Nissan’s Altima doesn’t have the brand heritage that the Honda Accord and Toyota Camry possess in the family car segment, but Nissan must be doing something right: in 2011, the Altima outsold both of those cars.
Good news for Nissan, but all three of those cars were redesigned recently: the Camry for 2012, and the Accord and Altima this year. Given the improvements that Honda and Toyota have made to their family sedans, Nissan had some work to do to keep the Altima in the game.
Looks are important in any car segment, but are not paramount to success for a family car. The 2013 Altima does away with the frumpy look of the outgoing car, replacing it with a design reminiscent of a generation-old Lexus ES. Classy, but unexciting.
On the other hand, the interior design has been dumbed down, in my opinion. It looks fine and works well enough, but has a cookie-cutter look to it, where the old Altima’s interior neatly incorporated stylistic elements borrowed from the sporty 370Z coupe. Sporty isn’t what family sedans are about, so the 2013 Altima edges closer to the automotive equivalent of sensible shoes.
One of the most important parts of any car is a set of sensible seats. Nissan co-developed the Altima’s front chairs with NASA. These “zero gravity” buckets are presumably comfortable for someone, but not me; they hurt my back and made me glad I wasn’t doing any long-distance travel in this car. Balancing out the weirdly-shaped backrest was a soft bottom cushion. (At least one part of my backside was well taken care of.)
The rear seat cushions are similarly soft, but here, the backrest angle is raked a few degrees too far back. It’s great for napping, but less so for those following mom’s advice to sit up straight.
Headroom is more generous here than in the new Accord, but that car feels roomier overall. The Altima boasts similar trunk space and trumps the Accord by including a split-folding rear seat; in the Accord, you either fold all of it, or pay someone to deliver your Ikea purchase.
I was less impressed with the Altima’s interior quality. To be fair, everything looks good, and the materials mostly feel like they belong in a $30,000 car, but the dash generated a couple of buzzy, creaky noises that didn’t go away once the car was warm. A speaker grille in the top of the dash – front and centre for all to see – was poorly fitted, looking like it had warped slightly over years of exposure to hot sun, but my test car had just 4,000 km on its odometer.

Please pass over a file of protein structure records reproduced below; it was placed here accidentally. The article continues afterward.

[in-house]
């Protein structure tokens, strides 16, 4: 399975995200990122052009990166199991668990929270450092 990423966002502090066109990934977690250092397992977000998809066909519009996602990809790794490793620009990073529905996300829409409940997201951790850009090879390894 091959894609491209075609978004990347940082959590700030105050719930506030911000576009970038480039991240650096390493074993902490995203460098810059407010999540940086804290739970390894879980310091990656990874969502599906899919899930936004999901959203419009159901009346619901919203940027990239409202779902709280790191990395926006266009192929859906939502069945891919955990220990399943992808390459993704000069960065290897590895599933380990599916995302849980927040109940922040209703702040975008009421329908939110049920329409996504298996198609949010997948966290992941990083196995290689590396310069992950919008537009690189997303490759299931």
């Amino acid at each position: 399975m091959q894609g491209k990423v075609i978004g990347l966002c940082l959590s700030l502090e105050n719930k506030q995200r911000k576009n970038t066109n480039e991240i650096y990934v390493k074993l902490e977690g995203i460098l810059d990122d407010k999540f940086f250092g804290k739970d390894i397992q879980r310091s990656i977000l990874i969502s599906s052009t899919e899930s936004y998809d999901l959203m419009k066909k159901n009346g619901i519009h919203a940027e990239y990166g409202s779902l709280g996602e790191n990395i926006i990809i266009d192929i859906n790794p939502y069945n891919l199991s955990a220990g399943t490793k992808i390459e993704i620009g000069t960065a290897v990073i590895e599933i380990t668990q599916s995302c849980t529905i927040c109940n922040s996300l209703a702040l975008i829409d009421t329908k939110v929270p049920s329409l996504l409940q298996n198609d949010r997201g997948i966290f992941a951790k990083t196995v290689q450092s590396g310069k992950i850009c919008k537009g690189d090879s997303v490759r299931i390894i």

Nissan’s 2.5-litre four-cylinder is the volume seller in this car, and it boasts a nominal power increase to 180 hp for 2013. It’s not a sweet-sounding motor, so it’s best that the continuously variable transmission (CVT), standard in all Altimas, is good at keeping engine speeds well below the “buzz point.”
Nissan is known for CVTs and says this one has been redesigned with a view to reducing friction and increasing efficiency. The company’s fuel consumption claims are 7.4/5.0 L/100 km (city/highway); those are very impressive numbers that my test car didn’t stand a chance of matching in a week of cold, snowy weather, instead averaging just below 10 L/100 km in city driving.
I’ve long liked Nissan’s CVTs, but have found in the past that they favoured refinement over performance, so the cars felt slower than their power numbers would suggest (even if that was just a seat-of-the-pants perception). This Altima felt more responsive and eager to let the engine spin when acceleration is called for.
The ride is fabulous, a near-perfect balance of comfort versus body control that trumps the Accord’s too-firm suspension tuning. Steering response is decent, but the electro-hydraulic power assist is a bit over-boosted; that’s a good thing at low speeds (like parking lot crawling), but makes the car feel less poised at highway speeds. Plus, the steering feels a bit “off” in sweeping corners, where Nissan’s Active Understeer Control kicks in to help keep the car on course. The company says it’s “almost undetectable,” but I detected it, and I didn’t like it. It sounds like a feature meant to augment performance at the car’s handling limit, but Nissan says its aim is to help improve steering accuracy in normal driving. Here’s something else I detected: Nissan overthinking the steering system in a family car.
No doubt, the Altima continues to be a good car. Its problem, following this redesign, is that it is neither as cushy as the latest Camry, nor does it boast a personality as sharply defined as the new Accord’s. It tries to strike a balance between the two, and mostly succeeds, but not comprehensively enough to make this a great car.